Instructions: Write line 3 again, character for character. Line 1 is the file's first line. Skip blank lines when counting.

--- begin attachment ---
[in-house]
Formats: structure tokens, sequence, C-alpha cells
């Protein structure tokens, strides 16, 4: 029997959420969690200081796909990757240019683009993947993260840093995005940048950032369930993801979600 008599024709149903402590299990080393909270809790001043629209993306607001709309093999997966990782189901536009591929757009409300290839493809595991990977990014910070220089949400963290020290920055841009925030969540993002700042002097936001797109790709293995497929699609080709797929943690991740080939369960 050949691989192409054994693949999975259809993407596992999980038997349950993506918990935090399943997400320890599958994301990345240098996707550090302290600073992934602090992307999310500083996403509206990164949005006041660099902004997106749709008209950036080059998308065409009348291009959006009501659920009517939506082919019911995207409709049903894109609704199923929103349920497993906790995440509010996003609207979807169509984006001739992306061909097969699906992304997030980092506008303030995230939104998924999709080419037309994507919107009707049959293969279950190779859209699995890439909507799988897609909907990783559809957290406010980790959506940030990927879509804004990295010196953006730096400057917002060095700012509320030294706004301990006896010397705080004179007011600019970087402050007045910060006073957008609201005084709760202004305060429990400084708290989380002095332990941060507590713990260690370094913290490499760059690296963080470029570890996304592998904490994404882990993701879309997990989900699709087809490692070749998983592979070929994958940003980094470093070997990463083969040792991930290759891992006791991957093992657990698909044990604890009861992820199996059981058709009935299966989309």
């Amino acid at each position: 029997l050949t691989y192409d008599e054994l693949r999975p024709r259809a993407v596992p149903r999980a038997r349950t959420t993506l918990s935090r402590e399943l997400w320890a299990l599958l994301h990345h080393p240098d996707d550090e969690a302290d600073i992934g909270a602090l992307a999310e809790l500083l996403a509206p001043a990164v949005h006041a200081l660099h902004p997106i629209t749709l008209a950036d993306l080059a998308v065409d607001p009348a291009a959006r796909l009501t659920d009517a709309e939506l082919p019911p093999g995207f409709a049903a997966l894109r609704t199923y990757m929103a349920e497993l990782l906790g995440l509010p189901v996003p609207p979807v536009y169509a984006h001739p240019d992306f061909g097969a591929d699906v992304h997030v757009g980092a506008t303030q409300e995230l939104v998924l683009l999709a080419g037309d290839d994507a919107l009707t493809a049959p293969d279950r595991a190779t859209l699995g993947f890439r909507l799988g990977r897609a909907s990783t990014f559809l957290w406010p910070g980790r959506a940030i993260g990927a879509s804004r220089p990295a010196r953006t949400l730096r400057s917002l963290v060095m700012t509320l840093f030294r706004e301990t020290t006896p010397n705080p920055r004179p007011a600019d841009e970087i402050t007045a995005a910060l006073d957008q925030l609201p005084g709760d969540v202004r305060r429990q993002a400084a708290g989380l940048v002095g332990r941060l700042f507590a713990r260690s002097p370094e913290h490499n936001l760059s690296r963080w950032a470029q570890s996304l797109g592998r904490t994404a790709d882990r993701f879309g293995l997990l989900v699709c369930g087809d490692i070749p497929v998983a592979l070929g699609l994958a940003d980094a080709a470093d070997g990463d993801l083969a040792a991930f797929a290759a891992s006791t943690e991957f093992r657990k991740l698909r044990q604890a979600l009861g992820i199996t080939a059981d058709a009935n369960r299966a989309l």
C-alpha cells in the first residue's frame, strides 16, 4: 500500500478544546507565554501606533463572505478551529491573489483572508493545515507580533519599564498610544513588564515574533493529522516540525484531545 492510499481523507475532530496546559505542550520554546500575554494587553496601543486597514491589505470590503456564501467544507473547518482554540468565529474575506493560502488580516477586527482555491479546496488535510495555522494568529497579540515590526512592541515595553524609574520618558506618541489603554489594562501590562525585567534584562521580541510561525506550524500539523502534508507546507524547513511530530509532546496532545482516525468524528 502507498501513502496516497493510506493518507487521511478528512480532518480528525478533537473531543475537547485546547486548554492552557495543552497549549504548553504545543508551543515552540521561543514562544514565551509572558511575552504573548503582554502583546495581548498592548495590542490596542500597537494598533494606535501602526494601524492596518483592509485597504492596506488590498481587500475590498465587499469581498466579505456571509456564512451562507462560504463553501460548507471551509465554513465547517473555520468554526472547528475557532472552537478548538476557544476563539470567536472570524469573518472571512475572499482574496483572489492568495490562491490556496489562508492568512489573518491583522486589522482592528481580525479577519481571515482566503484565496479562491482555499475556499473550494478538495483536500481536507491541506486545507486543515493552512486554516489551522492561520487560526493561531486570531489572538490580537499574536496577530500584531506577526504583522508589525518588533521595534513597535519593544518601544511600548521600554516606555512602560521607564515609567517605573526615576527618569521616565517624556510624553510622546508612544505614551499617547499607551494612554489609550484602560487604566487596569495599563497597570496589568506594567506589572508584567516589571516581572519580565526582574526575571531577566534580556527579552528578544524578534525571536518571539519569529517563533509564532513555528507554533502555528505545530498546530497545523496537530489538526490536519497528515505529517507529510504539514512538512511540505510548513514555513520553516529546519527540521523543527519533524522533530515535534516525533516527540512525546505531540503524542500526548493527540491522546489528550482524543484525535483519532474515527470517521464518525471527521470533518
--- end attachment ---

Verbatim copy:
């Protein structure tokens, strides 16, 4: 029997959420969690200081796909990757240019683009993947993260840093995005940048950032369930993801979600 008599024709149903402590299990080393909270809790001043629209993306607001709309093999997966990782189901536009591929757009409300290839493809595991990977990014910070220089949400963290020290920055841009925030969540993002700042002097936001797109790709293995497929699609080709797929943690991740080939369960 050949691989192409054994693949999975259809993407596992999980038997349950993506918990935090399943997400320890599958994301990345240098996707550090302290600073992934602090992307999310500083996403509206990164949005006041660099902004997106749709008209950036080059998308065409009348291009959006009501659920009517939506082919019911995207409709049903894109609704199923929103349920497993906790995440509010996003609207979807169509984006001739992306061909097969699906992304997030980092506008303030995230939104998924999709080419037309994507919107009707049959293969279950190779859209699995890439909507799988897609909907990783559809957290406010980790959506940030990927879509804004990295010196953006730096400057917002060095700012509320030294706004301990006896010397705080004179007011600019970087402050007045910060006073957008609201005084709760202004305060429990400084708290989380002095332990941060507590713990260690370094913290490499760059690296963080470029570890996304592998904490994404882990993701879309997990989900699709087809490692070749998983592979070929994958940003980094470093070997990463083969040792991930290759891992006791991957093992657990698909044990604890009861992820199996059981058709009935299966989309």